Back to blog index

Shanghai Street Food #12 Dàn Juǎn 蛋卷




Welcome to Number 12 in this series on Shanghai’s vibrant and delicious street foods.
Shanghai wouldn’t be Shanghai without its incredible street food! You can read about the others here:

Number 1   Roast Sweet Potatoes
Number 2   Snack-on-a-stick 
Number 3   Liangpi – a spicy cold noodle dish
Number 4   Langzhou Lamian – hand-pulled noodles
Number 5   Cong You Bing – fried shallot pancakes
Number 6   Baozi – steamed buns, Shanghai style
Number 7   Jian Bing – the famous egg pancake
Number 8   Dan Gao – street cakes
Number 9   Shao mai – sticky rice treats
Number 10  Summer on a Stick – fresh fruits

Number 11  You Tiao – deep-fried breadsticks
Number 12  Dan Juan – egg rolls
Number 13  Shao Kao – street barbecue
Number 14  Bao Mi Hua – exploding rice flowers
Number 15  Chou Doufu – stinky tofu
Number 16  Bing Tang Shan Zha – crystal sugar hawthorns
Number 17  Mutton Polo
Number 18  Yumi Bang – puffed corn sticks
Number 19  Mian Hua Tang – cotton candy
Number 20  You Dunzi – fried radish cakes

Number 21  Suzhou Shi Yue Bing – homestyle mooncakes 
Number 22  Gui Hua Lian’ou – honeyed lotus root stuffed with sticky rice
Number 23  Cong You Ban Mian – scallion oil noodles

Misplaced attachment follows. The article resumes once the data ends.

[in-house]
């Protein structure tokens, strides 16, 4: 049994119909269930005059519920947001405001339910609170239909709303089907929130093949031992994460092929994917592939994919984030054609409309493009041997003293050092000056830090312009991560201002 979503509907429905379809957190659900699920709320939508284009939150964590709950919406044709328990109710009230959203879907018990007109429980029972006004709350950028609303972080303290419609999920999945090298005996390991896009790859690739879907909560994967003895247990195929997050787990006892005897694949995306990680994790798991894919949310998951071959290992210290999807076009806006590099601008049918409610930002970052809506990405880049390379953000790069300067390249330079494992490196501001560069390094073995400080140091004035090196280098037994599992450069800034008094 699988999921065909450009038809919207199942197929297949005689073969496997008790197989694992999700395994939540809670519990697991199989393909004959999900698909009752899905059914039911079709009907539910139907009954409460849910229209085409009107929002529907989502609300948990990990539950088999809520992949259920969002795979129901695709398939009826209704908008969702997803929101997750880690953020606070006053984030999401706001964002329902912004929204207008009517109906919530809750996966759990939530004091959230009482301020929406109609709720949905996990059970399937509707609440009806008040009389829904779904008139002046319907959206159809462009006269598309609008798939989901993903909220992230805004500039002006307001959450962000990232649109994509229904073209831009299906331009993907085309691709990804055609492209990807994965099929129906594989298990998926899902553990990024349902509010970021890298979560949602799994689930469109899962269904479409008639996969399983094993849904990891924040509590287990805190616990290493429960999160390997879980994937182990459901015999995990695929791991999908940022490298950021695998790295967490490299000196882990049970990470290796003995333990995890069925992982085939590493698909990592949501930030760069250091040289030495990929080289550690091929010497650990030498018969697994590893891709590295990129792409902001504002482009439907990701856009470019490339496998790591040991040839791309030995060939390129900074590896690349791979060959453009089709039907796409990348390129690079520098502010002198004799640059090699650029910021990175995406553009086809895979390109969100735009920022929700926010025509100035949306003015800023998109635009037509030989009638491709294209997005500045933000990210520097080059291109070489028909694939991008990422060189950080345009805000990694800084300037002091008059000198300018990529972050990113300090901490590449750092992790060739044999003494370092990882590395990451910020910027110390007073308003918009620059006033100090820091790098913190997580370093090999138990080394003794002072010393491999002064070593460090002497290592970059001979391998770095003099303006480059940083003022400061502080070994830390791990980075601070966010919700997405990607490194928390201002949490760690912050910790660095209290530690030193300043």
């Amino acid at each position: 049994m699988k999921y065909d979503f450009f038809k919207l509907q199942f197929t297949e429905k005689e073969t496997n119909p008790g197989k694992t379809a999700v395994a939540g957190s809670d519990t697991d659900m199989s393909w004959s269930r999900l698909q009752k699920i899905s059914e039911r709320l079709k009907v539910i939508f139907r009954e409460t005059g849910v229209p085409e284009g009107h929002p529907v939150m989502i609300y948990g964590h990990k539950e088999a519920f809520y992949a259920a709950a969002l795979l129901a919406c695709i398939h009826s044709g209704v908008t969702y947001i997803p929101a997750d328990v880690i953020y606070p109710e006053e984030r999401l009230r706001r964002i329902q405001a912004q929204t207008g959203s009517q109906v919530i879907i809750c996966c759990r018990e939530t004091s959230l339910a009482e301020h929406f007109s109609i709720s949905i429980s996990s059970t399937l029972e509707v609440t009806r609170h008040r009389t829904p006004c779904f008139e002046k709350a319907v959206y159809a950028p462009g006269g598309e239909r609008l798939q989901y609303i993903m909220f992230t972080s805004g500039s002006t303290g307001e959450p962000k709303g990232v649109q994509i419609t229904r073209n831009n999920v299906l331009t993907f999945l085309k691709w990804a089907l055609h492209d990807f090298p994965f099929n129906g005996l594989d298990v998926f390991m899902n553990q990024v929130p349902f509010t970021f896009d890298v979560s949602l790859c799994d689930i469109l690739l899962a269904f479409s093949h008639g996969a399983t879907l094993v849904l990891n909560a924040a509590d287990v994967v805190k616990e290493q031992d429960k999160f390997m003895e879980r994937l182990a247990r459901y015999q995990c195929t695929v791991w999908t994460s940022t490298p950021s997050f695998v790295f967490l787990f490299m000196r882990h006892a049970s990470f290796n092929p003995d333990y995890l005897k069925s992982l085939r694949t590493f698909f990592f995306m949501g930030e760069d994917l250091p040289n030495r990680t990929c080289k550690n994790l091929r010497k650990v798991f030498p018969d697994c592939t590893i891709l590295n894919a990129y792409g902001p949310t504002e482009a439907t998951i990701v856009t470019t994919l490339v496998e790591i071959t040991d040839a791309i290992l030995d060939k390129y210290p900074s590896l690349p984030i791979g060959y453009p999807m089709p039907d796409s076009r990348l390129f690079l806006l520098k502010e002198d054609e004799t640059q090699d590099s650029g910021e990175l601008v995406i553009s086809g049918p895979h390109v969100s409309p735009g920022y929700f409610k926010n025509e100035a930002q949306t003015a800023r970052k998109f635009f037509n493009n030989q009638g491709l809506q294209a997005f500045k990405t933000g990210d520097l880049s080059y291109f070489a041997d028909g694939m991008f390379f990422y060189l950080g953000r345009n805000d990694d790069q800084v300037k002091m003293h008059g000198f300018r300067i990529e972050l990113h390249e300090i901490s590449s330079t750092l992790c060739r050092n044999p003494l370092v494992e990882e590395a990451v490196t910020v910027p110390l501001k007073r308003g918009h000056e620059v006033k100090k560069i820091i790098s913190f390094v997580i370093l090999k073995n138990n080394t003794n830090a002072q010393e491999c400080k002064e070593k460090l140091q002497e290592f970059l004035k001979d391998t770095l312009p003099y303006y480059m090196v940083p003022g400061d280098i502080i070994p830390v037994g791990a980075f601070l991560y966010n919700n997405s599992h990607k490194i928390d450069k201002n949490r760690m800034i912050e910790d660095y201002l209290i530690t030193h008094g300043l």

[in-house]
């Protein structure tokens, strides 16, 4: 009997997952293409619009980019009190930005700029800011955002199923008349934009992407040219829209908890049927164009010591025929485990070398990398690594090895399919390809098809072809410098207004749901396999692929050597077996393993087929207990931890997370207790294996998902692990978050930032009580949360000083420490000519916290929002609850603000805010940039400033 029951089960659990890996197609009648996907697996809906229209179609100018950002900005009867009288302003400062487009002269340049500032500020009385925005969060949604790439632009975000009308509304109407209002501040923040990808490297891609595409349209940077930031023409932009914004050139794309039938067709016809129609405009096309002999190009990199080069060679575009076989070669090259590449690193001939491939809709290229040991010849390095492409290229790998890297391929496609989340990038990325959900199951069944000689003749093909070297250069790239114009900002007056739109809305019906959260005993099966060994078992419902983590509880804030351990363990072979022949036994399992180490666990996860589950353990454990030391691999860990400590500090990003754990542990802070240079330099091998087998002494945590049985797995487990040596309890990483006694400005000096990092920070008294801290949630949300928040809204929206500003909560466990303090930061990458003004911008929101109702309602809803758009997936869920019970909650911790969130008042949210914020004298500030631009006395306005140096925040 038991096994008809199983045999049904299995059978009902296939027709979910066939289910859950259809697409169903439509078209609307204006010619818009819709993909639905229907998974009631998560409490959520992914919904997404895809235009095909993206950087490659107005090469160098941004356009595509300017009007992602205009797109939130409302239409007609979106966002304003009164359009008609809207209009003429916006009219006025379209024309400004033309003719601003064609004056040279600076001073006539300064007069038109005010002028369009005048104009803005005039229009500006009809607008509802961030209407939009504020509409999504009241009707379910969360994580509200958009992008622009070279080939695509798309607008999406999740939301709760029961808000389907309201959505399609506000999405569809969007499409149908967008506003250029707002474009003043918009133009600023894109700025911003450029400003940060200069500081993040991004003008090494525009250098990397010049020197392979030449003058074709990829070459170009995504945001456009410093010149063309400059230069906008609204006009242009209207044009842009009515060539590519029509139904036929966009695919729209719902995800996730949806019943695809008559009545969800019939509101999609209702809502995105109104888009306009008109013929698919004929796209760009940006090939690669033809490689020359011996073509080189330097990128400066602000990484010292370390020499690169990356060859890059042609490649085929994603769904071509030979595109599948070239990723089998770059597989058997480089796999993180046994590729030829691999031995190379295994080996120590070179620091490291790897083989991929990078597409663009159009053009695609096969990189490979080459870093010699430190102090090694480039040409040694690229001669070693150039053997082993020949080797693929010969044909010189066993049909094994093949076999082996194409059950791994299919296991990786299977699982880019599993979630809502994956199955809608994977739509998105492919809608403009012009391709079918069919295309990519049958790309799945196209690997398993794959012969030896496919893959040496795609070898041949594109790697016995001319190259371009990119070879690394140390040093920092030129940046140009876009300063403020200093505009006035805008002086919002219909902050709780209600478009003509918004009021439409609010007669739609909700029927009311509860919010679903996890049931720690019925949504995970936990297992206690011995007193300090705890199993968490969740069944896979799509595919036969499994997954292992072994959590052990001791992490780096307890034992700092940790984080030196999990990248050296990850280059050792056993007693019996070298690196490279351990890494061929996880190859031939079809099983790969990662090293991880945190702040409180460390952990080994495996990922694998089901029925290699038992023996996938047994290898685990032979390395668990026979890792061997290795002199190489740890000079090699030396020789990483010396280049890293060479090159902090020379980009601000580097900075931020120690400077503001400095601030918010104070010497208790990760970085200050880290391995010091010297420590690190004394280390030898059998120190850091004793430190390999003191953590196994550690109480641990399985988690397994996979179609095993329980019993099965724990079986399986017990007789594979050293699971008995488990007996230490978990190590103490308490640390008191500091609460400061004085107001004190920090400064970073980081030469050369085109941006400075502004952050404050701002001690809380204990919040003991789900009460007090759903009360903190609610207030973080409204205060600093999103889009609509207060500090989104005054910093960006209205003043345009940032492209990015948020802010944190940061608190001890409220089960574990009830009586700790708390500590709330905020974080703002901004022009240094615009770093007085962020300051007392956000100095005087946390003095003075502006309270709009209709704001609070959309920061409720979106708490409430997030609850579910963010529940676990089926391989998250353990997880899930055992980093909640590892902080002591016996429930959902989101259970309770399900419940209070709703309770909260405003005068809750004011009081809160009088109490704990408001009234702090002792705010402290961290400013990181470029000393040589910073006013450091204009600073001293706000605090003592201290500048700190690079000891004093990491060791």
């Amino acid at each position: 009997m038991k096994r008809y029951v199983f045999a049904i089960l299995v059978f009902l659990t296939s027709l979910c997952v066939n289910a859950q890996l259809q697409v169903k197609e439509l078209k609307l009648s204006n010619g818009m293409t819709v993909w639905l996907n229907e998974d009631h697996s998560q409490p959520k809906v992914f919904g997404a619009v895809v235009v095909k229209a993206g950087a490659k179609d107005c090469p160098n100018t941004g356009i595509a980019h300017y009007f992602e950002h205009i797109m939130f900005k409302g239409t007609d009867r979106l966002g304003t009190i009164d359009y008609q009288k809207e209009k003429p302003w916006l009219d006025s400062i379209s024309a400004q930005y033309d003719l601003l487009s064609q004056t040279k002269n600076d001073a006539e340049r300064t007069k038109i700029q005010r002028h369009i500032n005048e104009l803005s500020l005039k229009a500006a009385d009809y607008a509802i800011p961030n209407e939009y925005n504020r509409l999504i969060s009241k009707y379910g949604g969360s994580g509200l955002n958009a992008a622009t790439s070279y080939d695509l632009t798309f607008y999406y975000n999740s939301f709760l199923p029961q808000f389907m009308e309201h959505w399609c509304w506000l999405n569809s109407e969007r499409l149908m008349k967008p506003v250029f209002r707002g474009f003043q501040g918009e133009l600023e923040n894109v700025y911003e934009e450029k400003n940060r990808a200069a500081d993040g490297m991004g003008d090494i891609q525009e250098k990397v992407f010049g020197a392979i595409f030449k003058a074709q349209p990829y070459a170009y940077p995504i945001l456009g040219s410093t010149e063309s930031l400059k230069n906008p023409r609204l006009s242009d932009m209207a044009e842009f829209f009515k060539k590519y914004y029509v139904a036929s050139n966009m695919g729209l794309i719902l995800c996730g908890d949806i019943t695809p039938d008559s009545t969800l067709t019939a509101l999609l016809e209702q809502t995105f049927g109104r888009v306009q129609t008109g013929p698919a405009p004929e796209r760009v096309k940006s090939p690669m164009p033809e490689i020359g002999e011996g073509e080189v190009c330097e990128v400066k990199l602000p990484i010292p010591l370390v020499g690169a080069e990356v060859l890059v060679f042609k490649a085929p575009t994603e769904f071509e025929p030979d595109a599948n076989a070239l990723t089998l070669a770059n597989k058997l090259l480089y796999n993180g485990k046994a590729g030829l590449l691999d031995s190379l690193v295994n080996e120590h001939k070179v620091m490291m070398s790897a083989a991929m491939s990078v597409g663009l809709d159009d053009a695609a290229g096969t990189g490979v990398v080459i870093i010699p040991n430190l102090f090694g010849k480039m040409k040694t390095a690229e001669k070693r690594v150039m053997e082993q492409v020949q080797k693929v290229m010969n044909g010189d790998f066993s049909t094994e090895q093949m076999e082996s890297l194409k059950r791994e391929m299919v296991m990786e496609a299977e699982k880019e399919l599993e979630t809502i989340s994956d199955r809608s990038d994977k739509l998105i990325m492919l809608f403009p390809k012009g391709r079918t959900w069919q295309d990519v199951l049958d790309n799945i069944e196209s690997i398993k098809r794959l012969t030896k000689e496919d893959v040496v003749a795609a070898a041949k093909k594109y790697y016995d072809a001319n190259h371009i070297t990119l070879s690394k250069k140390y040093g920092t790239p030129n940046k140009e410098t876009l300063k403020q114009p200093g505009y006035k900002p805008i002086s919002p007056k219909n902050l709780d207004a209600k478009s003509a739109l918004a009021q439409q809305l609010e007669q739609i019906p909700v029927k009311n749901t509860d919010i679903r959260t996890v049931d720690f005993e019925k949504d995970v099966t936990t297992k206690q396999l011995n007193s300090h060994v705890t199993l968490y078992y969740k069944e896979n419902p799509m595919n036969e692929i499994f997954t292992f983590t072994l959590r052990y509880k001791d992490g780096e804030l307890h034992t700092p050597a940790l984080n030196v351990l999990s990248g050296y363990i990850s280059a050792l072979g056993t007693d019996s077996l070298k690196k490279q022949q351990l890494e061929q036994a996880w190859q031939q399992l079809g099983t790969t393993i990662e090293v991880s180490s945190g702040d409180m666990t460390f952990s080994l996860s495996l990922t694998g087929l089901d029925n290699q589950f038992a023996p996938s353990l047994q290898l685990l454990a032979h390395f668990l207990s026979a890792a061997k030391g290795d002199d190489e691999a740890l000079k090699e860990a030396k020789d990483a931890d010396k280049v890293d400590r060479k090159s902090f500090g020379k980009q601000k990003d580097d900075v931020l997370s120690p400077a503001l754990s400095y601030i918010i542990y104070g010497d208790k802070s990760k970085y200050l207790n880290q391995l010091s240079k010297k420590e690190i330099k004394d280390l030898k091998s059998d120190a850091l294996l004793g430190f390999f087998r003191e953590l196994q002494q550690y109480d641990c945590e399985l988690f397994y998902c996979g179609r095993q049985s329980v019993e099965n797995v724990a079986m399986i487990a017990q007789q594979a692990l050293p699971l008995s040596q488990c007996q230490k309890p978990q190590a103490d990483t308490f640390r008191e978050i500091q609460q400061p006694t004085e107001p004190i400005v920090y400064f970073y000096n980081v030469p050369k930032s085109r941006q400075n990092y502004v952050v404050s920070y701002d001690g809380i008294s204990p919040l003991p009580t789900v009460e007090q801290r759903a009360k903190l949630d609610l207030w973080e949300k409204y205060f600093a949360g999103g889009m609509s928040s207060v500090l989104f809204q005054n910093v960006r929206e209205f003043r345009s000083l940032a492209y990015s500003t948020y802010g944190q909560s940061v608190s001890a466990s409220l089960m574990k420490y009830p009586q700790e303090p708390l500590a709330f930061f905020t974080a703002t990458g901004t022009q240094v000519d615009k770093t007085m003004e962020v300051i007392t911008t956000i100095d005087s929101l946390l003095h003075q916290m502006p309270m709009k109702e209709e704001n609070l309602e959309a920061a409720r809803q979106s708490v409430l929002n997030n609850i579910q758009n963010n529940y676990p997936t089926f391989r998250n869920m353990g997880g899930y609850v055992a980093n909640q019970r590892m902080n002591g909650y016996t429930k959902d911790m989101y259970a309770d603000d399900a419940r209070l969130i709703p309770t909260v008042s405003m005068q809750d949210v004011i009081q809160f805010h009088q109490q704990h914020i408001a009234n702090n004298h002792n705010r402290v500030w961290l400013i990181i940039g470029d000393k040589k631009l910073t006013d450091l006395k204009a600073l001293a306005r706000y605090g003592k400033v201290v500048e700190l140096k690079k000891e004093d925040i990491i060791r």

Number 24  Guotie – potsticker dumplings
Number 25  Nuomi Cai Tou – fried clover pancakes
Number 26  Da Bing, Shao Bing – sesame breakfast pastries
Number 27  Ci Fan – sticky rice breakfast balls
Number 28  Gui Hua Gao – steamed osmanthus cake
Number 29  Zongzi – bamboo leaf wrapped sticky rice
Number 30  Shengjianbao – pan-fried dumplings

Number 31  Mala Tang – DIY spicy soup

Dàn juǎn 蛋卷 are literally ‘egg rolls’, but these are the sweet, brittle biscuit variety, not the savoury egg rolls known to many as spring rolls (chūn juǎ春卷)


To make these delicious snacks a mildly sweet egg and wheat flour batter is spooned on to a hot griddle and cooked like a pancake or waffle, then, using gloves to protect from the heat, folded up and rolled whilst still soft. As the dàn juǎn cools it becomes crunchy and biscuity. Variations include black sesame, white sesame, and seaweed flavours.


Some may not consider dàn juǎn a street food because they are available to buy in packets at the supermarket, just like biscuits. In Shanghai though, you can find dàn juǎn vendors at Si Pai Lo Lu, near Yu Gardens, and in the streets behind the fabric market on Lujiabang Lu. There are probably another fifty locations I don’t know about too! Hot off the griddle, and eaten as street food, they are a warm, crunchy, sweet snack. 

  • https://www.blogger.com/profile/10283252497465455572 coolblogger

    love ur writing.

  • https://www.blogger.com/profile/11390453342365399230 Fiona

    Thanks coolblogger!

  • http://www.eatwritethink.com/ Rajani

    nice!! so much exciting street food! nice name for such a dishy dish.

  • https://www.blogger.com/profile/11390453342365399230 Fiona

    Ha! Rajani that's how I remember the Chinese name – like Don Juan….

  • http://www.riceandwheat.com riceandwheat

    I've eaten hundreds of these things but only from a giant tin bought at the supermarket. I didn't even know people made these fresh until now. Boy, what I would give to try one fresh from the griddle!